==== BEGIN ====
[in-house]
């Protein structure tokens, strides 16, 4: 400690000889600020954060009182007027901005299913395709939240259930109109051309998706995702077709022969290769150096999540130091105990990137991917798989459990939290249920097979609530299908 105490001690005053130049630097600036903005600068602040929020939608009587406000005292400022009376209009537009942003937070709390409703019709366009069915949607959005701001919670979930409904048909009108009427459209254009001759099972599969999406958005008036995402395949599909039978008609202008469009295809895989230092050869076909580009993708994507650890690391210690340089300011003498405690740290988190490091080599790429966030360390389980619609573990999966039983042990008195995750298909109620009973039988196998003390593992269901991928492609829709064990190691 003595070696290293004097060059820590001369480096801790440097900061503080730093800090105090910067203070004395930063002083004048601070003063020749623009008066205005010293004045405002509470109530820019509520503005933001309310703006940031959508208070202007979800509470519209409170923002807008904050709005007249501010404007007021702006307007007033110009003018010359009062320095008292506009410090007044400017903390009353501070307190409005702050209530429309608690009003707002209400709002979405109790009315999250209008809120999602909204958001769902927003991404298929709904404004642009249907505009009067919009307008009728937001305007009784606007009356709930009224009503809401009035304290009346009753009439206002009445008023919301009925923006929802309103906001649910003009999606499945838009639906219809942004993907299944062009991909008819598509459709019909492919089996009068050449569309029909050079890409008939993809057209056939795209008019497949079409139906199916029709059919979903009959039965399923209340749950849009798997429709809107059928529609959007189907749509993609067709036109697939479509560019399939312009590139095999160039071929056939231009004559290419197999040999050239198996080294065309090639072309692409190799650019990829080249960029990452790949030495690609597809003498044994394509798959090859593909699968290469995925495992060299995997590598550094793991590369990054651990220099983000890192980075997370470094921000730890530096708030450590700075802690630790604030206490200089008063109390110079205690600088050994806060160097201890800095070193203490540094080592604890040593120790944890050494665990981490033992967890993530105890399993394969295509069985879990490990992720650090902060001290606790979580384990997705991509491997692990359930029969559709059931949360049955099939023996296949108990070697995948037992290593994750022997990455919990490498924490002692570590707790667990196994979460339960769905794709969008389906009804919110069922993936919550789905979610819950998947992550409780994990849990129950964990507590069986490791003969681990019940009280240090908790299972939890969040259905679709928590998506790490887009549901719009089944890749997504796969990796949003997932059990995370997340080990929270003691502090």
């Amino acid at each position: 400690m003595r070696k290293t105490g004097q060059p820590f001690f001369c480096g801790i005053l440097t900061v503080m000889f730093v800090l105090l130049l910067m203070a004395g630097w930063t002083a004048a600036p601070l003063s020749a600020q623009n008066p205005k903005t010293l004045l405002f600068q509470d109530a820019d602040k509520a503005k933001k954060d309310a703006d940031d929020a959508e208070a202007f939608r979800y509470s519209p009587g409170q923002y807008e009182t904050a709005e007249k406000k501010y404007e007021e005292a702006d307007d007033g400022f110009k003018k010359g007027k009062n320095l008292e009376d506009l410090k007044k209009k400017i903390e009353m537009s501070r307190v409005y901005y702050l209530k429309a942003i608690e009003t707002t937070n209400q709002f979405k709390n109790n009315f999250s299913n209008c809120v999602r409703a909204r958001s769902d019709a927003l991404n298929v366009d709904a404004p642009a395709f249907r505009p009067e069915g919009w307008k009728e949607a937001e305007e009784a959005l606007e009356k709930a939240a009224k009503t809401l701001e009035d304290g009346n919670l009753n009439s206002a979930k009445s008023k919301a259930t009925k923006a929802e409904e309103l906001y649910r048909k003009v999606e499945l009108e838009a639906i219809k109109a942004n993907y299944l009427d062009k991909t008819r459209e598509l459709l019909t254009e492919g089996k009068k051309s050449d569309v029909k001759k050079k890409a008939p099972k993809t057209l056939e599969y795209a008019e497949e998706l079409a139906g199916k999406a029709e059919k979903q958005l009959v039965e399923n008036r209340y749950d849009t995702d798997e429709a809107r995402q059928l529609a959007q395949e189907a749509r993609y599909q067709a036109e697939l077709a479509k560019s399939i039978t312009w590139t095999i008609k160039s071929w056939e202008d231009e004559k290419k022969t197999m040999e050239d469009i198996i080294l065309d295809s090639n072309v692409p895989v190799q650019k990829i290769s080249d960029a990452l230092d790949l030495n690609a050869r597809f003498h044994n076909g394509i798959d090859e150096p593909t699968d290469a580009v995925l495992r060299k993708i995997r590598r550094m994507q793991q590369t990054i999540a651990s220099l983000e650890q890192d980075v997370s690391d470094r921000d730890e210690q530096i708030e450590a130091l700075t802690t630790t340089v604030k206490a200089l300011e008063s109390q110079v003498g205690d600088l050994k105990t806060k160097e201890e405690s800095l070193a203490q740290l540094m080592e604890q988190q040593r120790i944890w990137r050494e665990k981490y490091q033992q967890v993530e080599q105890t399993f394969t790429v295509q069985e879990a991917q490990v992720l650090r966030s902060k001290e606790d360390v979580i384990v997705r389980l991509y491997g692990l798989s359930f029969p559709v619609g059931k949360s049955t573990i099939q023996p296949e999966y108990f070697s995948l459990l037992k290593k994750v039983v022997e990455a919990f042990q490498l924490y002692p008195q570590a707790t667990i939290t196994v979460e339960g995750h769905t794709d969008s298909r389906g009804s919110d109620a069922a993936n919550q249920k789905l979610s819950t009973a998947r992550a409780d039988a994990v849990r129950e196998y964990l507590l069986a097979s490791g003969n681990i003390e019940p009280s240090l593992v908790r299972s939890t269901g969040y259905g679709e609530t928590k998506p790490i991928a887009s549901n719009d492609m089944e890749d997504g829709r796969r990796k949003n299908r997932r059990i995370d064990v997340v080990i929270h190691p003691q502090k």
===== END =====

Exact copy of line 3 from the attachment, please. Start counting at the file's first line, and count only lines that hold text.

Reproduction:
């Amino acid at each position: 400690m003595r070696k290293t105490g004097q060059p820590f001690f001369c480096g801790i005053l440097t900061v503080m000889f730093v800090l105090l130049l910067m203070a004395g630097w930063t002083a004048a600036p601070l003063s020749a600020q623009n008066p205005k903005t010293l004045l405002f600068q509470d109530a820019d602040k509520a503005k933001k954060d309310a703006d940031d929020a959508e208070a202007f939608r979800y509470s519209p009587g409170q923002y807008e009182t904050a709005e007249k406000k501010y404007e007021e005292a702006d307007d007033g400022f110009k003018k010359g007027k009062n320095l008292e009376d506009l410090k007044k209009k400017i903390e009353m537009s501070r307190v409005y901005y702050l209530k429309a942003i608690e009003t707002t937070n209400q709002f979405k709390n109790n009315f999250s299913n209008c809120v999602r409703a909204r958001s769902d019709a927003l991404n298929v366009d709904a404004p642009a395709f249907r505009p009067e069915g919009w307008k009728e949607a937001e305007e009784a959005l606007e009356k709930a939240a009224k009503t809401l701001e009035d304290g009346n919670l009753n009439s206002a979930k009445s008023k919301a259930t009925k923006a929802e409904e309103l906001y649910r048909k003009v999606e499945l009108e838009a639906i219809k109109a942004n993907y299944l009427d062009k991909t008819r459209e598509l459709l019909t254009e492919g089996k009068k051309s050449d569309v029909k001759k050079k890409a008939p099972k993809t057209l056939e599969y795209a008019e497949e998706l079409a139906g199916k999406a029709e059919k979903q958005l009959v039965e399923n008036r209340y749950d849009t995702d798997e429709a809107r995402q059928l529609a959007q395949e189907a749509r993609y599909q067709a036109e697939l077709a479509k560019s399939i039978t312009w590139t095999i008609k160039s071929w056939e202008d231009e004559k290419k022969t197999m040999e050239d469009i198996i080294l065309d295809s090639n072309v692409p895989v190799q650019k990829i290769s080249d960029a990452l230092d790949l030495n690609a050869r597809f003498h044994n076909g394509i798959d090859e150096p593909t699968d290469a580009v995925l495992r060299k993708i995997r590598r550094m994507q793991q590369t990054i999540a651990s220099l983000e650890q890192d980075v997370s690391d470094r921000d730890e210690q530096i708030e450590a130091l700075t802690t630790t340089v604030k206490a200089l300011e008063s109390q110079v003498g205690d600088l050994k105990t806060k160097e201890e405690s800095l070193a203490q740290l540094m080592e604890q988190q040593r120790i944890w990137r050494e665990k981490y490091q033992q967890v993530e080599q105890t399993f394969t790429v295509q069985e879990a991917q490990v992720l650090r966030s902060k001290e606790d360390v979580i384990v997705r389980l991509y491997g692990l798989s359930f029969p559709v619609g059931k949360s049955t573990i099939q023996p296949e999966y108990f070697s995948l459990l037992k290593k994750v039983v022997e990455a919990f042990q490498l924490y002692p008195q570590a707790t667990i939290t196994v979460e339960g995750h769905t794709d969008s298909r389906g009804s919110d109620a069922a993936n919550q249920k789905l979610s819950t009973a998947r992550a409780d039988a994990v849990r129950e196998y964990l507590l069986a097979s490791g003969n681990i003390e019940p009280s240090l593992v908790r299972s939890t269901g969040y259905g679709e609530t928590k998506p790490i991928a887009s549901n719009d492609m089944e890749d997504g829709r796969r990796k949003n299908r997932r059990i995370d064990v997340v080990i929270h190691p003691q502090k």